Атрибут: 0058 fffd fffd 0059
Константа: 0058 d800 0059

As you can see, the “constant” has remained unchanged, but symbols appeared in the attribute property value U+FFFD(a special code used to mark broken data when decoding binary values ​​to text). Let's take a deeper look and look at the IL code that describes the attribute and constant:

.custom instance void [System]System.ComponentModel.DescriptionAttribute::.ctor(string)
= ( 01 00 05 58 ED A0 80 59 00 00 )
.field private static literal string Value
= bytearray (58 00 00 D8 59 00 )

The format of the constant ( Value) is pretty simple - it's UTF-16 with byte order from low to high ( little-endian ). The attribute format is described in the ECMA-335 specification in section II.23.3. We will analyze it in detail:

  • Prologue (01 00)
  • Fixed Arguments (for the selected constructor)
  • 05 58 ED A0 80 59 (one packed line)
    • 05 (length equal to 5 - PackedLen)
    • 58 ED A0 80 59 (string value encoded in UTF-8)
  • Number of named arguments (00 00)
  • Named arguments themselves (none)

The most interesting part here is the "string value encoded in UTF-8." The value is not a valid UTF-8 string because it is poorly formed. The compiler took the first word of the surrogate pair, determined that it was not followed by the second, and simply processed it the same way as it should handle any other characters in the range from U+0800to U+FFFFinclusive.

It should be noted that if we had a whole surrogate pair, UTF-8 would encode it as one Unicode scalar value using 4 bytes. For example, change the declaration Valueto the following:

const string Value = "X\ud800\udc00Y";

In this case, at the IL level, we get the following set of bytes: 58 F0 90 80 80 59- where F0 90 80 80is the representation of the words UTF8 under the number U+10000. This line is correctly formed and its values ​​in the attribute and constant would be the same.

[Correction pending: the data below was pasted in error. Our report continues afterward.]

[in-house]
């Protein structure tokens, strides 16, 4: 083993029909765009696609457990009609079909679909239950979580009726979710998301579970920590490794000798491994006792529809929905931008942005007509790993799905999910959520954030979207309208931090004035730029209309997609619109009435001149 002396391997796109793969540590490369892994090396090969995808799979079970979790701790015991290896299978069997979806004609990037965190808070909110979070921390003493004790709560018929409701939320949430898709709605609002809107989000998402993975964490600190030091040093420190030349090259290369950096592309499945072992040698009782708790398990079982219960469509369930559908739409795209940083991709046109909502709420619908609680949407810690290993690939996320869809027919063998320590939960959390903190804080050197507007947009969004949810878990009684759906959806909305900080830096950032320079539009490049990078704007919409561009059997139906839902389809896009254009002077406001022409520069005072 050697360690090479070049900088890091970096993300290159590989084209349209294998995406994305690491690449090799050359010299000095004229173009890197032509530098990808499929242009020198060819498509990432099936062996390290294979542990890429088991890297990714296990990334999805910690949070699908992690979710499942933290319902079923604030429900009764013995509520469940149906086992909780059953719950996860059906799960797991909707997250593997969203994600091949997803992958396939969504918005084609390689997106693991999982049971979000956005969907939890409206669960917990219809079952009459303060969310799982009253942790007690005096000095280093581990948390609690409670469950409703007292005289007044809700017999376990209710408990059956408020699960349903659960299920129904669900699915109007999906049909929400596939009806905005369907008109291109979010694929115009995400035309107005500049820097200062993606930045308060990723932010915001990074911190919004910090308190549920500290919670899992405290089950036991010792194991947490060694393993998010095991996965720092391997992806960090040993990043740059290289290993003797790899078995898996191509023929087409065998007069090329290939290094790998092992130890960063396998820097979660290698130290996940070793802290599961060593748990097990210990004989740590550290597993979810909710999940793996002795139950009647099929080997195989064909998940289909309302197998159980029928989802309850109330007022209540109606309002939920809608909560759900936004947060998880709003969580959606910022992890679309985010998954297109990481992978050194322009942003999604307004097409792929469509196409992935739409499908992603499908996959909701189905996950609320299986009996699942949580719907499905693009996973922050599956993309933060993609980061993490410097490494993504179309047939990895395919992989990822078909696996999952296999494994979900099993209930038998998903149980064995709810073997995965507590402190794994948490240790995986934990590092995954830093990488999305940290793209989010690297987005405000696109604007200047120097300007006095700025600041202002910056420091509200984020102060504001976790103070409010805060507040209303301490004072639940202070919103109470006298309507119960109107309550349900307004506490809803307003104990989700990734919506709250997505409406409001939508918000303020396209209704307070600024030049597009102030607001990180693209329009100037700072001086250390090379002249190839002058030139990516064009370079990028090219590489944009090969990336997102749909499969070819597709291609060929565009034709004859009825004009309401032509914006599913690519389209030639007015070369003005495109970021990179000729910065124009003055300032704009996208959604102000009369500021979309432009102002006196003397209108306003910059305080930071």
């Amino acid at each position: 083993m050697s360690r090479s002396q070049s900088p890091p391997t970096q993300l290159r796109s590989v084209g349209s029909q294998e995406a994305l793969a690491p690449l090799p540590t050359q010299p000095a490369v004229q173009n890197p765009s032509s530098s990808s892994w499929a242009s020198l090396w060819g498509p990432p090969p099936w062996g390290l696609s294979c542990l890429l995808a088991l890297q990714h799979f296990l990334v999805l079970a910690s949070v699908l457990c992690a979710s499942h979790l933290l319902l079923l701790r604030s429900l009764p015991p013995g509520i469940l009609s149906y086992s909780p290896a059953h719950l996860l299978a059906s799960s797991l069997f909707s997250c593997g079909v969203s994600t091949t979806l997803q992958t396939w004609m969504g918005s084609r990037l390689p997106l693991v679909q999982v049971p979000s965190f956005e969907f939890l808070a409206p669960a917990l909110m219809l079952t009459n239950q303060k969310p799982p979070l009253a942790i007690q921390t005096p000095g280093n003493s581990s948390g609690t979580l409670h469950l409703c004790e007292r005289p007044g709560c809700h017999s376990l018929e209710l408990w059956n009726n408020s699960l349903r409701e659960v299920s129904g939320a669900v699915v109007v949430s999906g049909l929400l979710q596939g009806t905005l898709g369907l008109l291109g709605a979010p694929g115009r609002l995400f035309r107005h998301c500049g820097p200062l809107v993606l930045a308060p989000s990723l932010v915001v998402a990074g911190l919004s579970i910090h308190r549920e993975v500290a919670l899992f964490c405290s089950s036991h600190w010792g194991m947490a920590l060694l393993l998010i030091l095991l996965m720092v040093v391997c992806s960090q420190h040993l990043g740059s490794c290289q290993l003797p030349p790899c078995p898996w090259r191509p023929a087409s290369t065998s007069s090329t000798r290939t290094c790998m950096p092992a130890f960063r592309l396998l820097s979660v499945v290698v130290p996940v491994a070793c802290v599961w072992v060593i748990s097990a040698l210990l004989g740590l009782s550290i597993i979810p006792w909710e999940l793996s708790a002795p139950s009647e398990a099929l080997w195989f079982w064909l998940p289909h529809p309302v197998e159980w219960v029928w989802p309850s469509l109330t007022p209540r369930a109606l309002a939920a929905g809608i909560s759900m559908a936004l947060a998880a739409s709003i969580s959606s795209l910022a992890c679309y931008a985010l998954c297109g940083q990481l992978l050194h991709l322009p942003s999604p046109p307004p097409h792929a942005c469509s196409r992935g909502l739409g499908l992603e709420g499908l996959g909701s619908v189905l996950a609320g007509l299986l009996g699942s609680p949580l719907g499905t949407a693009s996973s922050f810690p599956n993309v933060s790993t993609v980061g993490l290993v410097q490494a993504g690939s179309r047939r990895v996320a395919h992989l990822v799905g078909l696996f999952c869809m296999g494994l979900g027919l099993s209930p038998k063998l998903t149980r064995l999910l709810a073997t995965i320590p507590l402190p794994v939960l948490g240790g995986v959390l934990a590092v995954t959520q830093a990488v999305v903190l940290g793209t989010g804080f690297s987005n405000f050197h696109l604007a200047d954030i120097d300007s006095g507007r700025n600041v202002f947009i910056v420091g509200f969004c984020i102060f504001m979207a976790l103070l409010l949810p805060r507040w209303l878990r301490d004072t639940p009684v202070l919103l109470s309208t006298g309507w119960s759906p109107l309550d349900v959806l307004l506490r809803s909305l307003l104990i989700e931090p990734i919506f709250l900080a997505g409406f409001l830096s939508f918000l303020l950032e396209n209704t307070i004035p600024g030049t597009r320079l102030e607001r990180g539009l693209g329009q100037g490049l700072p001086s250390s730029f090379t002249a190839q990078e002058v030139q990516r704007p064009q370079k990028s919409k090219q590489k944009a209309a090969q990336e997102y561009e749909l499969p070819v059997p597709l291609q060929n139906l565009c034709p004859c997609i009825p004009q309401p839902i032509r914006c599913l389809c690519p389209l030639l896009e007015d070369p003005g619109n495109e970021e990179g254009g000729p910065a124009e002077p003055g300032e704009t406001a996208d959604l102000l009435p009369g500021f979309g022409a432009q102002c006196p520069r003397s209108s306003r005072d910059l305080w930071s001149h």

However, in our original example, the value of a constant is decoded without checking whether it is correctly formed, while an additional check is used for the attribute value, which detects and replaces incorrect codes.

Encoding behavior

So which approach is right? According to the Unicode specification (section C10), both are true:

When a process interprets a sequence of codes, which may be a Unicode encoded character, poorly formed sequences should cause an error state, rather than being processed as characters.

And at the same time:

Processes that adhere to this specification should not interpret poorly formed sequences. However, the specification does not prohibit the processing of codes that do not represent Unicode encoded characters. For example, to improve performance, low-level string operations can process codes without interpreting them as characters.

It’s not entirely clear to me whether the values ​​of the constants and argument arguments “should be encoded Unicode characters”. In my experience, the specification practically does not indicate anywhere whether a correctly formed string is required or not.

In addition, implementations System.Text.Encodingcan be customized by specifying behavior when trying to encode or decode poorly formed data. For instance:


It will return a sequence of bytes 58 EF BF BD 59- in other words, it will detect incorrect data and replace it with U+FFFD, and decoding will work without problems. However:

new UTF8Encoding(true, true).GetBytes(Value)